Novak Djokovic Ranked No. 2: Blame the Madrid Masters Blue Clay?

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Novak Djokovic Ranked No. 2: Blame the Madrid Masters Blue Clay?
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Novak Djokovic

Novak Djokovic has lost the World No. 1 ranking after a year long reign on top of men's tennis. Roger Federer, the new World No. 1, now stands tied with Pete Sampras in terms of most weeks as the top-ranked player.

Federer's lead on top of the rankings is a slim one. He currently has 11,075 ranking points while Djokovic has an even 11,000. Since the race is so close, nearly every misstep that Djokovic has taken in the last 52 weeks of tennis can be scrutinized and blamed for him losing the top ranking.

However, the Madrid Masters from this past spring stands out in my mind. All the top players suffer their periodic upsets from time to time, but the 2012 Madrid Masters, where Djokovic fell to Janko Tipsarevic, was an event that I think Djokovic could have simply chosen to do better in. 

Djokovic made the quarters in that tournament and only picked up 180 ranking points. He and Nadal both griped about the blue clay surface that was featured in that event.

That pouting is a reason why Djokovic lost the No. 1 ranking in my opinion. That is certainly not to say that it is the only reason, but he and Nadal were both rock solid during the clay court season with the exception of Madrid. I think that neither player was mentally into the Masters event and in Djokovic's case, it contributed to his downfall.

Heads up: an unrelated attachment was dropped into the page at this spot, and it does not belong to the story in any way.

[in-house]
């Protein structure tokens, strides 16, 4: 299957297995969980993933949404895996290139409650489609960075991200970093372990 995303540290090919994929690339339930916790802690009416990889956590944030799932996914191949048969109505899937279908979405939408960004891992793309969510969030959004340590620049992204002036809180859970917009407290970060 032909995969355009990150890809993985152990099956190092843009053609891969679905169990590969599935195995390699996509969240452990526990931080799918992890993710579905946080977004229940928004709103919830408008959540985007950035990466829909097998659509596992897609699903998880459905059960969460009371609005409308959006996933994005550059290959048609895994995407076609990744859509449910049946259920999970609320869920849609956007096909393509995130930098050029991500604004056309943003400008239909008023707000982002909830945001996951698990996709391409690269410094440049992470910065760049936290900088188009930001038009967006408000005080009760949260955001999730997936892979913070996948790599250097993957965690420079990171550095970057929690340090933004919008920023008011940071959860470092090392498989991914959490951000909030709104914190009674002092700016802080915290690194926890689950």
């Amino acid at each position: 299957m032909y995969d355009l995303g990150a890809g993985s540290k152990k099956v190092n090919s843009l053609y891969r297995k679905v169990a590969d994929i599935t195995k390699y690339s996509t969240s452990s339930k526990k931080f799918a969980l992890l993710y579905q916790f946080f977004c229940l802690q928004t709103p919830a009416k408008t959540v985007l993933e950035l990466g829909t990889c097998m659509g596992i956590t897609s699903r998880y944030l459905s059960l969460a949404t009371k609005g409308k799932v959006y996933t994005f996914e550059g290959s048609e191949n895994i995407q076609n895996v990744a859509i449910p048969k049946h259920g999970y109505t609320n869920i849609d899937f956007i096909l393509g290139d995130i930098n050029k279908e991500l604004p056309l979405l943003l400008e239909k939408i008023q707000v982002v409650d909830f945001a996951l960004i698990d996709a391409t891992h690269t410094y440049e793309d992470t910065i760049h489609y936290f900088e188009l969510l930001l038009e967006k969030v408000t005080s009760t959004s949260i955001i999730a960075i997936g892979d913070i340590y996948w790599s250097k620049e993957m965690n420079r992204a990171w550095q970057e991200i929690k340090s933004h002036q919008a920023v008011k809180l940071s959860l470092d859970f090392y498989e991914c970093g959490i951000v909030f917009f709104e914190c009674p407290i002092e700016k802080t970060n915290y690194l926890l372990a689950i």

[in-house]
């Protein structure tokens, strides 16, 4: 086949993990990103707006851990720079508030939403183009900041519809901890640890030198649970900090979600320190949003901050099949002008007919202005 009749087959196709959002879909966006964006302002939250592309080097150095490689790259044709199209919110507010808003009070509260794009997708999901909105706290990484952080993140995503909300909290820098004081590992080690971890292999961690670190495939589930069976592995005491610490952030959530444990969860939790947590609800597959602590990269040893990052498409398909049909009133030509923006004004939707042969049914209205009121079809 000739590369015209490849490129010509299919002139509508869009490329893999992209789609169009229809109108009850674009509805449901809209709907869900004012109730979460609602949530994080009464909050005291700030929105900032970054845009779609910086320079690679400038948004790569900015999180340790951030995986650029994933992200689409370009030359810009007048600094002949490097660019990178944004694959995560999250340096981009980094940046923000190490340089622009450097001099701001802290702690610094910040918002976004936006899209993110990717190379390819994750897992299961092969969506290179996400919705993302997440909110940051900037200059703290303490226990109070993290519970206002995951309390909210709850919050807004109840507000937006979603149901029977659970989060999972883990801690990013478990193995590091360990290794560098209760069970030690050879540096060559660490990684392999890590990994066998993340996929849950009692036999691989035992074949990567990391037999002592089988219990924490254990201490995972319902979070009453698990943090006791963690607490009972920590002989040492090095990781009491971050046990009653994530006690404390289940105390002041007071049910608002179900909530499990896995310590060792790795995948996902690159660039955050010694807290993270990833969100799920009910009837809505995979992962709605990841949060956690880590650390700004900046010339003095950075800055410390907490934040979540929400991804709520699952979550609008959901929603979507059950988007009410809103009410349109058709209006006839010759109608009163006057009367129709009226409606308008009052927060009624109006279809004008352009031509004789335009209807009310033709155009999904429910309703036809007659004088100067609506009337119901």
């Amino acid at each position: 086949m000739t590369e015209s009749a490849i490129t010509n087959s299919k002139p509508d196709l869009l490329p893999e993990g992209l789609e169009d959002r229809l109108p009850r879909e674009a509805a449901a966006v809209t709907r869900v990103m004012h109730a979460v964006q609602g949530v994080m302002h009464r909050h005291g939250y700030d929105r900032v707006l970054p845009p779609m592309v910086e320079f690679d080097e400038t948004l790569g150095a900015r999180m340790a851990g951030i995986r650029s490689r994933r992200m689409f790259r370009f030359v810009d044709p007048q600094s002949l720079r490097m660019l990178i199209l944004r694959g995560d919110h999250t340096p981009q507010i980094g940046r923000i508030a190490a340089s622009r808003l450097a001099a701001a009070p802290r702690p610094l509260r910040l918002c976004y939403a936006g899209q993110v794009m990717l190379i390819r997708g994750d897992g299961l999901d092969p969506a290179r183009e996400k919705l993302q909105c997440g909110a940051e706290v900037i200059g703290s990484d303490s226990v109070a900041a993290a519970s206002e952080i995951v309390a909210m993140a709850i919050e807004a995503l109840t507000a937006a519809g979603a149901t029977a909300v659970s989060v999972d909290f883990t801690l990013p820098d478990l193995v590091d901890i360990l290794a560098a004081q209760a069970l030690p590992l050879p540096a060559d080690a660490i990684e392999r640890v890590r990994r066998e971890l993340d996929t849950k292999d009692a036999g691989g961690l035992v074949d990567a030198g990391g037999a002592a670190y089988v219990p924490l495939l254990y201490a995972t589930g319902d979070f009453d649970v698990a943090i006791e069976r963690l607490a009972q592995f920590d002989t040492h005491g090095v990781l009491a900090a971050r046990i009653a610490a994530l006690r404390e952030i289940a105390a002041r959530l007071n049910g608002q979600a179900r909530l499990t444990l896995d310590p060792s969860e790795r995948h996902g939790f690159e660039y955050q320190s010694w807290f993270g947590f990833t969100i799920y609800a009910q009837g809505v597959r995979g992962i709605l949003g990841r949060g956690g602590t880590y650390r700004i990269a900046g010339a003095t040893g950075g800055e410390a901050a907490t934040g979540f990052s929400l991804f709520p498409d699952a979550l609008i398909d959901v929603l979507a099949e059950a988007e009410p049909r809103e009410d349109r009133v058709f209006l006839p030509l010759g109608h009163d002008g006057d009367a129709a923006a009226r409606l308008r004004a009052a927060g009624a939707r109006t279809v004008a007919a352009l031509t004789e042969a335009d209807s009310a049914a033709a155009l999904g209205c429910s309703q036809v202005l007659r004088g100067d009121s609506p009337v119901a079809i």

If Djokovic had just made the semifinals of the event instead of allowing himself to be bothered by the new surface, the Serbinator would still be the No. 1 ranked player right now.

Djokovic could definitely learn a few things from Federer, a player who did not allow the blue clay to bother him but rather just adapted to the surface.

The No. 1 ranking goes to the player who is the most consistent over the last 52 weeks. Holding the top spot requires consistency week in and week out, top-notch skill, top-notch athleticism/conditioning and top-notch drive. 

Djokovic had the two former, but of he and Federer, only the current World No. 1 had all three every week in the last 52. Federer's drive made all the difference in leapfrogging over the two players that had given him the most difficulty since he last won a Grand Slam prior to Wimbledon 2012.

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